There aren’t answers to any of those questions right now, but there soon will be as the playoffs end and the offseason progresses. One thing the Mavs won’t have to worry about, however, is repeating. That burden will fall on someone else, perhaps even on the same Thunder who kicked the Mavs so easily to the curb. Then it will be their turn to learn the lesson the Mavericks now know.

It’s not so easy living large the top.

Mavericks Falter In Cliché Must-Win Game

The Dallas Mavericks faced quite a few issues with the Oklahoma City Thunder during the first two games of their playoff series, both of which they lost.

Surprisingly, one of those issues was not Kevin Durant. Durant still scored 25.5 points per game, but all of that came on 34% shooting. Superstar caliber players like Durant will always get their points, but it’s just a matter of making them work for it and Shawn Marion was making him do just that.

For the Mavericks, the frightening part about Durant’s sluggish start was that the Thunder were still able to win both games in Oklahoma City.

With an already tough task in front of them, the Mavs were hoping to keep Durant in his mini-slump just to make their series deficit surmountable.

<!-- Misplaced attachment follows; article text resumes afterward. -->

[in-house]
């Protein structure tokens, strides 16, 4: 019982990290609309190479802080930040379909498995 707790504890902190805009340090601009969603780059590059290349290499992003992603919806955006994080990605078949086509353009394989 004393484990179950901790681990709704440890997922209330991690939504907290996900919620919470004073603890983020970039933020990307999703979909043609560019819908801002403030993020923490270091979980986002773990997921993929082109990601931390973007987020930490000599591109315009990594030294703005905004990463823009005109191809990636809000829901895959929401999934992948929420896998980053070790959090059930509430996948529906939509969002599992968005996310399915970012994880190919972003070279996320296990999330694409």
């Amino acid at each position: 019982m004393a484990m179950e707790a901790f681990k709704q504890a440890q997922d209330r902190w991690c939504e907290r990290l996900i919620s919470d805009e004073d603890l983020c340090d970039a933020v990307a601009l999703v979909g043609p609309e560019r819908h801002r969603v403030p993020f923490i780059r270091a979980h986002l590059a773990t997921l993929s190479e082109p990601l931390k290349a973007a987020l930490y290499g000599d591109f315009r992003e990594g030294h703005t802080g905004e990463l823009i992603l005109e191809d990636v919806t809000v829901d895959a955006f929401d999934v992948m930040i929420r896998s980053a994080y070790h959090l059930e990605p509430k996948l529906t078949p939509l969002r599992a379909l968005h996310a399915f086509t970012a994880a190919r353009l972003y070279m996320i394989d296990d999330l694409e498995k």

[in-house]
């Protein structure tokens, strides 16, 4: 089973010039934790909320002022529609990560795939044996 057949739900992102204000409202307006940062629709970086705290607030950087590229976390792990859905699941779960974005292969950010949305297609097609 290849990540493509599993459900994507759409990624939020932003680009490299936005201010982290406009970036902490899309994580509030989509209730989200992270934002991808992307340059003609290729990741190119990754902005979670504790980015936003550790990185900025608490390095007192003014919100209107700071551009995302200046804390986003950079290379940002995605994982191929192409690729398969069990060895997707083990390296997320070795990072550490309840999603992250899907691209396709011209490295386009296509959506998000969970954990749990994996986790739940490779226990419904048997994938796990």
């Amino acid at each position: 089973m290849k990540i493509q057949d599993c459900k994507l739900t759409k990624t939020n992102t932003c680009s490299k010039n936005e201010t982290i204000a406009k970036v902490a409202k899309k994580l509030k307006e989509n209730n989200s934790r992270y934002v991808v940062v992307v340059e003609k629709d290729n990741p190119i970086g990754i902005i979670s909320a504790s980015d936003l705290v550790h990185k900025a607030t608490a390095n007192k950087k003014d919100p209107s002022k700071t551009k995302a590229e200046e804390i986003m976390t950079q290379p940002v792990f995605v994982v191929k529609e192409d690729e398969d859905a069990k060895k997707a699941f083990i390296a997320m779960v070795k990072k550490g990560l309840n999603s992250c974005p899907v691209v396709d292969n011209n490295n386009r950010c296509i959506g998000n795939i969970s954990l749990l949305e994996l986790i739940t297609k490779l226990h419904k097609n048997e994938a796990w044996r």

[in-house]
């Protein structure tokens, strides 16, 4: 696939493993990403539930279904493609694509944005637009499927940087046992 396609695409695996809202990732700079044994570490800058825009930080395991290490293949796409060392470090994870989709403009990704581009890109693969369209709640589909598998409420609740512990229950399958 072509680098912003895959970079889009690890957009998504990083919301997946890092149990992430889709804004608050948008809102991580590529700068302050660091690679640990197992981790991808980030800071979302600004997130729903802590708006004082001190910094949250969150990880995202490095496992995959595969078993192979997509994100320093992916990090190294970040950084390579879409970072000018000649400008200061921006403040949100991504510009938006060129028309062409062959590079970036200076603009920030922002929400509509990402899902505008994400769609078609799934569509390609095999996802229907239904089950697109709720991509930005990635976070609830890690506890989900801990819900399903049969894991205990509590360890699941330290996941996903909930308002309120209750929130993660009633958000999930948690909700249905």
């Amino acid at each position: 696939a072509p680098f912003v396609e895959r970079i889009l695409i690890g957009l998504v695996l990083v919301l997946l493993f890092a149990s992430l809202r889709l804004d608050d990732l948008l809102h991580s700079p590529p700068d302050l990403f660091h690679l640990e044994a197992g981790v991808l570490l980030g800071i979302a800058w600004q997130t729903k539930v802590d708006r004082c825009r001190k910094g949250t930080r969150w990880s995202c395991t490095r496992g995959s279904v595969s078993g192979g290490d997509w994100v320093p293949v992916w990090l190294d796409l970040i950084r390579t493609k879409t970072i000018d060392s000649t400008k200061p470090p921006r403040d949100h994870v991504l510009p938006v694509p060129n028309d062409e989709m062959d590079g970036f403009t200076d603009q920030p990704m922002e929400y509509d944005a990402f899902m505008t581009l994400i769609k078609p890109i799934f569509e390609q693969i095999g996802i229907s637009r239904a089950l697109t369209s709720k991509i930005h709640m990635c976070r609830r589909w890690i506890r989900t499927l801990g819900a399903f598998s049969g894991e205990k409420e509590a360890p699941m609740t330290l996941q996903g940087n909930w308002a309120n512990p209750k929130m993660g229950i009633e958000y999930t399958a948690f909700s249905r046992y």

Fat chance.

Not that the Thunder are unbeatable when Durant plays up to his normally high standards, but his 15 quick points in the first quarter shocked the Mavs who found themselves back on their heels in the blink of an eye. Going into the series, the Mavericks actually expected these vintage Durant performances while hoping to keep talented, but easily frustrated point guard Russell Westbrook’s scoring down. Their plan could not have been more opposite as Westbrook was the one with the hot hand coming into Thursday night averaging 28.0 points per game with a sterling 50% shooting percentage.

If both Durant and Westbrook are performing at a high rate, their opponent faces quite a climb no matter who they are.

Despite being down 0-2 and not technically facing an actual elimination game Thursday night, all teams down two games to none in the playoffs essentially face an elimination game considering a team has never come back from that 0-3 hole in the history of the NBA playoffs. That’s a feat that the Mavericks came into tonight having no interest in trying to overcome.

Unluckily for the Mavericks, the Thunder didn’t care.

After Kevin Durant (31 points, 11-of-15 shooting) quickly jumped back into his elite form, Westbrook (20 points, 8-of-19 shooting) followed suit with his highly effective mid-range game and the Mavs had no answer in the crushing 95-79 loss.

They had no answer from Dirk Nowitzki, no answer from Jason Terry, and no answer from anyone else.